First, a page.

AnalysisRecruting for Al Shabaab in Nairobi

Recruting for Al Shabaab in Nairobi

Koert Lindijer has been a correspondent in Africa for the Dutch newspaper NRC since 1983. He is the author of four books on African affairs.

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John is gently kicking the ball against the wall, still a bit insecure after his long absence from the football team in Majengo, one of the many Nairobi slums. “Once recruited to fight in Somalia, you never come back to Kenya”, he says. “I had already been taken by al-Shabaab to the northeastern town of Garissa and was on my way to Somalia, but after Kenya’s intervention in Somalia last month al-Shabaab got nervous and sent me back.”

His coach Ochieng has welcomed John back, but not without a stern lecture. “I have been telling all of you in my team not to listen to these recruiters for al-Shabaab here in Majengo. They are cheating you, they are brainstorming you, and they don’t take care of you”. Little John grumbles. “It is not true, coach. These people of al-Shabaab gave us shelter in the mosque, they gave us food and clothes, and even some pocket money”.

Anti-al-Shabaab campaign
Ochieng shakes his head. “These small kids don’t have brains, really”, he complains. “Shabaab, Shabaab, they cheer every day. But do they know about terrorism, about grenade attacks in Nairobi? Majengo is a fertile ground for recruitment into militia like al-Shabaab, but do these kids realise they will probably die soon?”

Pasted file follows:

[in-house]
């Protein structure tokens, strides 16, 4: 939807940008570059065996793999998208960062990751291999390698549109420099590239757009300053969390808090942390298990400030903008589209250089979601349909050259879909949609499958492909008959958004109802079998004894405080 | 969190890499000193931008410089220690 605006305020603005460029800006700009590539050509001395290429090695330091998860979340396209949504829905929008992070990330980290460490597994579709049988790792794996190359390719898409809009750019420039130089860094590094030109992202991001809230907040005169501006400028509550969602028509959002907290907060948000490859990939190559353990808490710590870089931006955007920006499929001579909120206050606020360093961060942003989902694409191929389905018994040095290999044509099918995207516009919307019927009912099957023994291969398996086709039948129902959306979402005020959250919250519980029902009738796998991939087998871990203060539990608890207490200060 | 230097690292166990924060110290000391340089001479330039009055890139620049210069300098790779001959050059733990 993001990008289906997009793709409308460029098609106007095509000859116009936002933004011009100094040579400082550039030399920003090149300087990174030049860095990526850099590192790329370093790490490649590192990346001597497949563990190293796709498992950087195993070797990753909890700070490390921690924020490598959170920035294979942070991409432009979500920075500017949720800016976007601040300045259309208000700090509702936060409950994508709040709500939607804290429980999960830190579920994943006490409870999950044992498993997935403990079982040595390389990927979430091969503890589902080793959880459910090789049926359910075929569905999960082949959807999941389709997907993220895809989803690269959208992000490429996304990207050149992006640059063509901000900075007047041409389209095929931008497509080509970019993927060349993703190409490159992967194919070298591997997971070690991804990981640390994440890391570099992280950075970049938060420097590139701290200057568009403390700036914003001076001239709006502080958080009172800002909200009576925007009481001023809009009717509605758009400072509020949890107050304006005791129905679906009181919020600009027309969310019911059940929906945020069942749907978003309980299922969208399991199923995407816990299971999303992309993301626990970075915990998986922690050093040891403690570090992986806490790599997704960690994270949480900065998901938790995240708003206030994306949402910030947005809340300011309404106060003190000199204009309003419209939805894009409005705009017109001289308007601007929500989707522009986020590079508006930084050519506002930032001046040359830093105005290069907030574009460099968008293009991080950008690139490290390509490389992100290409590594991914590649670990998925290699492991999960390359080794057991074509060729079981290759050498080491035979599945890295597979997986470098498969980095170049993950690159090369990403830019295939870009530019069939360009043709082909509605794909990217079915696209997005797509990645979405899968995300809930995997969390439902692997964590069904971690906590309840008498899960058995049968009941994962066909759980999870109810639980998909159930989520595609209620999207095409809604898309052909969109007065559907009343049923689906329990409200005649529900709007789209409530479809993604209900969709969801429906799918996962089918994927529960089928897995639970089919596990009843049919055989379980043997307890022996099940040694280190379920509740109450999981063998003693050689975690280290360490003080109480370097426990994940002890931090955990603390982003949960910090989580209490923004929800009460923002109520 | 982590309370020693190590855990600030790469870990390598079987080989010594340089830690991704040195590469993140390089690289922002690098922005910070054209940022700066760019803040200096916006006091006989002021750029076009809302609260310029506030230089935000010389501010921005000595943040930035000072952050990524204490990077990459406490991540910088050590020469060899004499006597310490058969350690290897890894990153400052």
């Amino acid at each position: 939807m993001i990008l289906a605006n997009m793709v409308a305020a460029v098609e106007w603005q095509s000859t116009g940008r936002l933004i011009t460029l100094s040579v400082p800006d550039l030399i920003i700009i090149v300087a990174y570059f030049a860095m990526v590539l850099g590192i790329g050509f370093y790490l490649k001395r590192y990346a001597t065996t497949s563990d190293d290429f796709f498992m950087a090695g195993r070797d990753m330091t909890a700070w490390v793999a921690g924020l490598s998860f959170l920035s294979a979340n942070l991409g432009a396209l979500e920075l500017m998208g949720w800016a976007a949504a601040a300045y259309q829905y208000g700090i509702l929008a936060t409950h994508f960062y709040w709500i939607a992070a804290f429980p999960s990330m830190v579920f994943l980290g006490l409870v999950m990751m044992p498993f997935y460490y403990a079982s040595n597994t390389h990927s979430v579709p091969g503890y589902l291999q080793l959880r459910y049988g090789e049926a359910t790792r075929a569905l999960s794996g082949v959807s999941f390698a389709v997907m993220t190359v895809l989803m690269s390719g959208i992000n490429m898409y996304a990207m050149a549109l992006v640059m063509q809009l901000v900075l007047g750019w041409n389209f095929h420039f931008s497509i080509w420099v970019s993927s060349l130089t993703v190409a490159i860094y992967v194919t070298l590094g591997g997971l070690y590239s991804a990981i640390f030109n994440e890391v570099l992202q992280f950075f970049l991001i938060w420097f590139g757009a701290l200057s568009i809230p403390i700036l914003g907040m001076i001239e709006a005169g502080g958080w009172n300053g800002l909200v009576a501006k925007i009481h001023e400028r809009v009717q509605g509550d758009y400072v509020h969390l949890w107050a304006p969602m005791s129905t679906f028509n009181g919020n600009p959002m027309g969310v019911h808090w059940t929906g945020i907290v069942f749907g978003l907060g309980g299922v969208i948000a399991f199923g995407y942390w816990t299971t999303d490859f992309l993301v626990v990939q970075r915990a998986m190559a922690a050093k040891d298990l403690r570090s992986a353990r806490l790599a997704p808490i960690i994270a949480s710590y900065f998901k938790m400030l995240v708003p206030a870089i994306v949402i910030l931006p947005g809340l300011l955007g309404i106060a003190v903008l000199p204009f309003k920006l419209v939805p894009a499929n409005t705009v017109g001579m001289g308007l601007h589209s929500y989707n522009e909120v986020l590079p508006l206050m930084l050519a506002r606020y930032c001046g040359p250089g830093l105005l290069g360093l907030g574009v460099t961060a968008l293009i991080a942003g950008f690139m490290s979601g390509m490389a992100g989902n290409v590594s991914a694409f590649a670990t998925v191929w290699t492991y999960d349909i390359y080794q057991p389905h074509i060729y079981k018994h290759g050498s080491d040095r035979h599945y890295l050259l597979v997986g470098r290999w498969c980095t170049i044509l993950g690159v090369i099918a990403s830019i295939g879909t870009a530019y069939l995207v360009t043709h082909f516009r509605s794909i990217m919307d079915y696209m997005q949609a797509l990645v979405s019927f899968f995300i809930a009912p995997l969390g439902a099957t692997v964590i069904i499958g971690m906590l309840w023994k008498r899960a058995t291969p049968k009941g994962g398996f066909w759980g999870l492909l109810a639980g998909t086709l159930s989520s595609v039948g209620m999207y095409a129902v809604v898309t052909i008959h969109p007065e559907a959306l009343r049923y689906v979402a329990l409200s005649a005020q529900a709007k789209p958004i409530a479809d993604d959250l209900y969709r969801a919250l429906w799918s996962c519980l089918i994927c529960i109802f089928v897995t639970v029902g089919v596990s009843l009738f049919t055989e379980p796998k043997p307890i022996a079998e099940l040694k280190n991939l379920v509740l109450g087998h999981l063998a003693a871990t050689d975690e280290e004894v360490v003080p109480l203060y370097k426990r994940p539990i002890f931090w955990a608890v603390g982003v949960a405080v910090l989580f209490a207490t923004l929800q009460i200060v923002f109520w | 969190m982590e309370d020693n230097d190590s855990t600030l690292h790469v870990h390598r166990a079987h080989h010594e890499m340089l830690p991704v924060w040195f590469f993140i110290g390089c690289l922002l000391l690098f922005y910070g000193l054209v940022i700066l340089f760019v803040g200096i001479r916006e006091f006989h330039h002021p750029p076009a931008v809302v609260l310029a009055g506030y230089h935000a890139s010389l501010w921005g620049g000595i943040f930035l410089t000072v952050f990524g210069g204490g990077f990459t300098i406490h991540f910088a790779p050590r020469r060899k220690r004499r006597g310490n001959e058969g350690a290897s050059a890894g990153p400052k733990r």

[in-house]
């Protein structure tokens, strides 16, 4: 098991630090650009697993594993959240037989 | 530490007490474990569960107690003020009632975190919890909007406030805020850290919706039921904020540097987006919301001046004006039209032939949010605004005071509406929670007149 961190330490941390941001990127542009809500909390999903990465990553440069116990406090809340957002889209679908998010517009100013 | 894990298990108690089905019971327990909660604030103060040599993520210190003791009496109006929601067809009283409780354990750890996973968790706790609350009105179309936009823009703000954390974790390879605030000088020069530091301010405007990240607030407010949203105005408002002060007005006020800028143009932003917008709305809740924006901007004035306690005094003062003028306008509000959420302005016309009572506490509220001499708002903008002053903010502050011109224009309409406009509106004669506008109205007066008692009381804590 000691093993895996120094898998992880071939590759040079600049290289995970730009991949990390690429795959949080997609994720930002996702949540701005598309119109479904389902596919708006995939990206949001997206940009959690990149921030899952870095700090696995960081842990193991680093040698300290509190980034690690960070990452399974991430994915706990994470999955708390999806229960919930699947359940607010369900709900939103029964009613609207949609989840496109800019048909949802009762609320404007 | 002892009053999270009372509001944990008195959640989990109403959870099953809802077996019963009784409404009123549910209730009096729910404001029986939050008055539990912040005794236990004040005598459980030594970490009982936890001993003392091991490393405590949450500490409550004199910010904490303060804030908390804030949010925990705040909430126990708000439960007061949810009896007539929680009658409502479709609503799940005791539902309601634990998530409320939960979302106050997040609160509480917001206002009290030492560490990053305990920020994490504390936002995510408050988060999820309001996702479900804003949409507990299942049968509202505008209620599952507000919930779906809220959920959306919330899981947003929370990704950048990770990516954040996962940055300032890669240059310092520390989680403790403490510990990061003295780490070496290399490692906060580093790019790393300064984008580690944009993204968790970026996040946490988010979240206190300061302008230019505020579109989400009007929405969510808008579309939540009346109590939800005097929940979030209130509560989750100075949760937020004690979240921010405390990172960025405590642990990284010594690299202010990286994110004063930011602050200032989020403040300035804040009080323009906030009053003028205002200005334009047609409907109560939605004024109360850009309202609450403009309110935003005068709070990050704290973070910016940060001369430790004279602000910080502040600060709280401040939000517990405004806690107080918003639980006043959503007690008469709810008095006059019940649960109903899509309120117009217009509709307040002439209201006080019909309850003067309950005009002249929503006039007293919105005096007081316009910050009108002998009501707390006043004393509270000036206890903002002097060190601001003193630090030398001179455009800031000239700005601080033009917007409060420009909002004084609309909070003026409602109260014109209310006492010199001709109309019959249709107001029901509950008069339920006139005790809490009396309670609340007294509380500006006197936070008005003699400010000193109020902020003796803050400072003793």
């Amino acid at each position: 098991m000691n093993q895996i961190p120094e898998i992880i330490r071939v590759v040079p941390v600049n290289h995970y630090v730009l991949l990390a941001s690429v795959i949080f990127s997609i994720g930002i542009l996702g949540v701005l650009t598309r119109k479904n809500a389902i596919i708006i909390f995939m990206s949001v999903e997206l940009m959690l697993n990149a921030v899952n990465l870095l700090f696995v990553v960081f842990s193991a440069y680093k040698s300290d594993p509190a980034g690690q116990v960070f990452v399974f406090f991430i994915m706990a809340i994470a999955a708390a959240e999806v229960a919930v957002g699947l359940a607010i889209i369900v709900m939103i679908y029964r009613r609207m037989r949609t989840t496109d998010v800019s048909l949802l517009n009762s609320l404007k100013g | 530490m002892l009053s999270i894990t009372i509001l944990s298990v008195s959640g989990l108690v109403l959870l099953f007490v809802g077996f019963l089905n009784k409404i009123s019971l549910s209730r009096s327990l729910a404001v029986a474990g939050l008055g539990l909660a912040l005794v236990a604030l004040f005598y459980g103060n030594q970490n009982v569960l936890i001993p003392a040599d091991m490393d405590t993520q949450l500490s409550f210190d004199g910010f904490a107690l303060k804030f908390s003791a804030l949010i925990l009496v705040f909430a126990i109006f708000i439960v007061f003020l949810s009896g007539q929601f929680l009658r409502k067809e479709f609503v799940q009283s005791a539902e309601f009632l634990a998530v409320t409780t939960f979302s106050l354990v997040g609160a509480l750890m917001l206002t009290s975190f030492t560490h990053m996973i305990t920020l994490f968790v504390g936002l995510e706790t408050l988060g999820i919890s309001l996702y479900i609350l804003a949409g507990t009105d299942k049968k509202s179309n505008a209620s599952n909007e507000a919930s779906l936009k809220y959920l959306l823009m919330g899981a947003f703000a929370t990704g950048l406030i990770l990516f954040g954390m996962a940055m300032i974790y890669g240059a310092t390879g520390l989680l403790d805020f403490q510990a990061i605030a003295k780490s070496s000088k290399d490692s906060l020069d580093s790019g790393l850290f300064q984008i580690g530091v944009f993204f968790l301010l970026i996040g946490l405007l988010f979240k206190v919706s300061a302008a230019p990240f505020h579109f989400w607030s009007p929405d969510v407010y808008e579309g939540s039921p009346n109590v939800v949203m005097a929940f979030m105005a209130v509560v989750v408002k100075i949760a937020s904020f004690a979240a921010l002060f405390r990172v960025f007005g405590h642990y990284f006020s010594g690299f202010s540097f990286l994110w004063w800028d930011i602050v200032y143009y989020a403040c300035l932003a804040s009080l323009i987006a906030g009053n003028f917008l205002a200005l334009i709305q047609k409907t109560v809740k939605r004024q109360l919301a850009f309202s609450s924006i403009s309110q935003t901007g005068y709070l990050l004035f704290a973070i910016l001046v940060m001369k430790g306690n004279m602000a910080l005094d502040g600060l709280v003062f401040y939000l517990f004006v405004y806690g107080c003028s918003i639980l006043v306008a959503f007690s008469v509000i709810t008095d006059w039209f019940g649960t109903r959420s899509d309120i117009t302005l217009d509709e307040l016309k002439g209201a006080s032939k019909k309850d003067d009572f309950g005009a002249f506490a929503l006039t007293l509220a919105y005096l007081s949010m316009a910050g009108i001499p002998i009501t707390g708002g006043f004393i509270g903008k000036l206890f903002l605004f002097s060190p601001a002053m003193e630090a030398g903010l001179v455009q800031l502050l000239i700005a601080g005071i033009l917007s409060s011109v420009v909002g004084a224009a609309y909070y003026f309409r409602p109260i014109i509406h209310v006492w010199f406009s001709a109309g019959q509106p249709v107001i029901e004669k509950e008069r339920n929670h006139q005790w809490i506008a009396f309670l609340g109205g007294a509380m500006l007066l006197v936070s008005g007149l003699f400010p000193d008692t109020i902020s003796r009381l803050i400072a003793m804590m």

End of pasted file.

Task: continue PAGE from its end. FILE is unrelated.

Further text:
The coach is leading a campaign in Majengo against al-Shabaab recruiters. “It is very likely Shabaab will target me because of this”, he says, “because I am spoiling their business.” Sources in Majengo say about 80 to 90 youths have already left for Somalia.

New generation of terrorists
“An alarming trend,” said the UN in a report earlier this year about the activities of al-Shabaab-affiliated groups in East Africa. Hundreds of youths have already joined these militias.

When Kenya  sent troops into Somalia, the government in Nairobi vowed to finish al-Shabaab’s activities in the neighbouring country once and for all. But the al-Qaeda-linked Islamist militants may pose a bigger threat at home.

The Kenyan al-Shabaab groups form a close network with cells in Nairobi, Mombasa, Eldoret and Garissa, according to the UN report.

After Kenya’s military offensive they came into action and, in an act of revenge, carried out several grenade attacks in the Kenyan capital. “These groups may be the new generation of terrorists in East Africa,” concludes the UN report.

Holier than the pope
Many of the recruits in Kenya are not ethnic Somalis, but members of other Kenyan tribal groups. They have denounced their original religious beliefs and become ardent adherents of radical Islam. They want to be holier than the pope, or so it seems.

Robert Omolo is the father of 16-year-old ‘lost son’ Victor. “He was such a lovely kid, a real family person,” Omolo says. But Victor changed. “He changed his religion and started visiting the mosque in Majengo. These kids spend their time in the mosque until deep in the night; sometimes they even sleep there.” When Victor did visit his family, he easily flew into a temper. He did not respect his father anymore.

One day father Omolo received a visit from Reagan, a well-known recruiter in Majengo. He offered Omolo money, if he would remain quiet about Victor joining al-Shabaab. “I refused the offer, but I am sure some other parents accepted it. The police keep their eyes closed about this recruitment.”

“That is it”, Omolo concludes abruptly. “I will not say anything anymore. I don’t want to end up dead. It is still too dangerous to talk about al-Shabaab here.” The recruiters seem to have gone underground for now; in any case they have all but disappeared from Majengo.



Koert Lindijer
Koert Lindijer
Koert Lindijer has been a correspondent in Africa for the Dutch newspaper NRC since 1983. He is the author of four books on African affairs.

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